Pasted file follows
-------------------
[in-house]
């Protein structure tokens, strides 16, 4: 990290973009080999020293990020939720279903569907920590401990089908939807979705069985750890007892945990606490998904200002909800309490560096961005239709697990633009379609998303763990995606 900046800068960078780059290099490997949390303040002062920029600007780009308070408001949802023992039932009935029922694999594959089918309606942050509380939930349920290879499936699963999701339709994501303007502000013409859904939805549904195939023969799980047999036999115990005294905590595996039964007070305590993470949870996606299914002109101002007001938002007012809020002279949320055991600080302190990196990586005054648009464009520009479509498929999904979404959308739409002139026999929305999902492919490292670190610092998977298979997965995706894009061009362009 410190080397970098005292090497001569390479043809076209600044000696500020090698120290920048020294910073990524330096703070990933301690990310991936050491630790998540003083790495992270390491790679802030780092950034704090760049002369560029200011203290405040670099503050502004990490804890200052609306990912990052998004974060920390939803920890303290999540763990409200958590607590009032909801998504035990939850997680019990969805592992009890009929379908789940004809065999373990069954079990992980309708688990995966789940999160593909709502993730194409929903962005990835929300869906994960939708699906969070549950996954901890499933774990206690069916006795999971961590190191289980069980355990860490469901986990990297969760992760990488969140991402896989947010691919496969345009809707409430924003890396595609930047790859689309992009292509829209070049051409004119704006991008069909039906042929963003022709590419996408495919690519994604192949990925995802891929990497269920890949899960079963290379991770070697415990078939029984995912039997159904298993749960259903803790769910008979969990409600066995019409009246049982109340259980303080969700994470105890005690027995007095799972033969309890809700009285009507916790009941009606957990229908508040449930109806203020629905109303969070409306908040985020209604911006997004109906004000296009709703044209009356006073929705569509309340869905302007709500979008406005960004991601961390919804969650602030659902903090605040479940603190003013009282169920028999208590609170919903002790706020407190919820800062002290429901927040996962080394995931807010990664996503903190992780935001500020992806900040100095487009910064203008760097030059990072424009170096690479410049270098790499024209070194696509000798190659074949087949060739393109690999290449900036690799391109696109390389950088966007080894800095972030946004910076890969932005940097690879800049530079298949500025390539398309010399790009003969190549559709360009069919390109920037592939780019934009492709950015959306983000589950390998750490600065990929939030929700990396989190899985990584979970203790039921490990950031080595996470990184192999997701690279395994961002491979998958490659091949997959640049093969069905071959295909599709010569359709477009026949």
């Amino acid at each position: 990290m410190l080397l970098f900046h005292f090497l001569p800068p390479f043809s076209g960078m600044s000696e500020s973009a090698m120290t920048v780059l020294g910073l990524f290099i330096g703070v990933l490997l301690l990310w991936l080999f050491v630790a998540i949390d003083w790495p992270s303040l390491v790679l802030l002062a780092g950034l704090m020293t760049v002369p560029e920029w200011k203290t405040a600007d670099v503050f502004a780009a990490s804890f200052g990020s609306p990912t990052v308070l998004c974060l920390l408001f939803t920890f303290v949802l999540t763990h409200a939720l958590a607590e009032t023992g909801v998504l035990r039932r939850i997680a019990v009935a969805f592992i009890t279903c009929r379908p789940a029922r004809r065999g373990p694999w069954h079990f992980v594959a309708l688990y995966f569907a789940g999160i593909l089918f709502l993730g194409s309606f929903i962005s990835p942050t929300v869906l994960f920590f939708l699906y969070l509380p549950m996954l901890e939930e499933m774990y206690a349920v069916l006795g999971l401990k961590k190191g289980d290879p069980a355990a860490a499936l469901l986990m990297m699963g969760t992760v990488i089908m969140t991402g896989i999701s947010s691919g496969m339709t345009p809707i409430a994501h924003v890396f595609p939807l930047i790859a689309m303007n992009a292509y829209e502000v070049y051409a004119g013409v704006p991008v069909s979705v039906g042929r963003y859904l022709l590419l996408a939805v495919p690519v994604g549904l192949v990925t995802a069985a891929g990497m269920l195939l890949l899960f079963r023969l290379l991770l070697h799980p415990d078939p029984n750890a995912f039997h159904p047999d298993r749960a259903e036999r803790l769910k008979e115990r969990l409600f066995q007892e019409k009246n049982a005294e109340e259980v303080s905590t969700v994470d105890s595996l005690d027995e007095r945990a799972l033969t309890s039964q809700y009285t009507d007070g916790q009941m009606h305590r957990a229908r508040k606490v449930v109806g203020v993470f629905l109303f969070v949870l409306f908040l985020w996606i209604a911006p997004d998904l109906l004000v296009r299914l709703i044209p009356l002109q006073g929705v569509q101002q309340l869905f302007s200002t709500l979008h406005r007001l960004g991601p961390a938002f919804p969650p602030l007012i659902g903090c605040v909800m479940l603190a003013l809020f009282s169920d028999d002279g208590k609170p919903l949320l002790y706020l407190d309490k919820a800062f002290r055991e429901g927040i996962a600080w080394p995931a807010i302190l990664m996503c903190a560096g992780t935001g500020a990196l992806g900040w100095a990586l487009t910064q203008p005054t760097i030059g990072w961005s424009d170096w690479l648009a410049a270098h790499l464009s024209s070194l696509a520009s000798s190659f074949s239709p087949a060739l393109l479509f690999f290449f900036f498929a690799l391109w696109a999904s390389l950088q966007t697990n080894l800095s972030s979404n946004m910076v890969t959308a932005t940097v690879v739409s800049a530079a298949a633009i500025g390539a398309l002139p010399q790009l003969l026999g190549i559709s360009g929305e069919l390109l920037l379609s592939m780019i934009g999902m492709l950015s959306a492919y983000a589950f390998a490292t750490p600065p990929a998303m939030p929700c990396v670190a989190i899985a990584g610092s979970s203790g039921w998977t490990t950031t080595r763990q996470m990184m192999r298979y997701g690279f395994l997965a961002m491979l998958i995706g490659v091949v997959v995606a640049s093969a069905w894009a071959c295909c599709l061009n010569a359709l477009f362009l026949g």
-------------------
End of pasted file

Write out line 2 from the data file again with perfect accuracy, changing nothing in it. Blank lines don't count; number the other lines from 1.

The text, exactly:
């Protein structure tokens, strides 16, 4: 990290973009080999020293990020939720279903569907920590401990089908939807979705069985750890007892945990606490998904200002909800309490560096961005239709697990633009379609998303763990995606 900046800068960078780059290099490997949390303040002062920029600007780009308070408001949802023992039932009935029922694999594959089918309606942050509380939930349920290879499936699963999701339709994501303007502000013409859904939805549904195939023969799980047999036999115990005294905590595996039964007070305590993470949870996606299914002109101002007001938002007012809020002279949320055991600080302190990196990586005054648009464009520009479509498929999904979404959308739409002139026999929305999902492919490292670190610092998977298979997965995706894009061009362009 410190080397970098005292090497001569390479043809076209600044000696500020090698120290920048020294910073990524330096703070990933301690990310991936050491630790998540003083790495992270390491790679802030780092950034704090760049002369560029200011203290405040670099503050502004990490804890200052609306990912990052998004974060920390939803920890303290999540763990409200958590607590009032909801998504035990939850997680019990969805592992009890009929379908789940004809065999373990069954079990992980309708688990995966789940999160593909709502993730194409929903962005990835929300869906994960939708699906969070549950996954901890499933774990206690069916006795999971961590190191289980069980355990860490469901986990990297969760992760990488969140991402896989947010691919496969345009809707409430924003890396595609930047790859689309992009292509829209070049051409004119704006991008069909039906042929963003022709590419996408495919690519994604192949990925995802891929990497269920890949899960079963290379991770070697415990078939029984995912039997159904298993749960259903803790769910008979969990409600066995019409009246049982109340259980303080969700994470105890005690027995007095799972033969309890809700009285009507916790009941009606957990229908508040449930109806203020629905109303969070409306908040985020209604911006997004109906004000296009709703044209009356006073929705569509309340869905302007709500979008406005960004991601961390919804969650602030659902903090605040479940603190003013009282169920028999208590609170919903002790706020407190919820800062002290429901927040996962080394995931807010990664996503903190992780935001500020992806900040100095487009910064203008760097030059990072424009170096690479410049270098790499024209070194696509000798190659074949087949060739393109690999290449900036690799391109696109390389950088966007080894800095972030946004910076890969932005940097690879800049530079298949500025390539398309010399790009003969190549559709360009069919390109920037592939780019934009492709950015959306983000589950390998750490600065990929939030929700990396989190899985990584979970203790039921490990950031080595996470990184192999997701690279395994961002491979998958490659091949997959640049093969069905071959295909599709010569359709477009026949």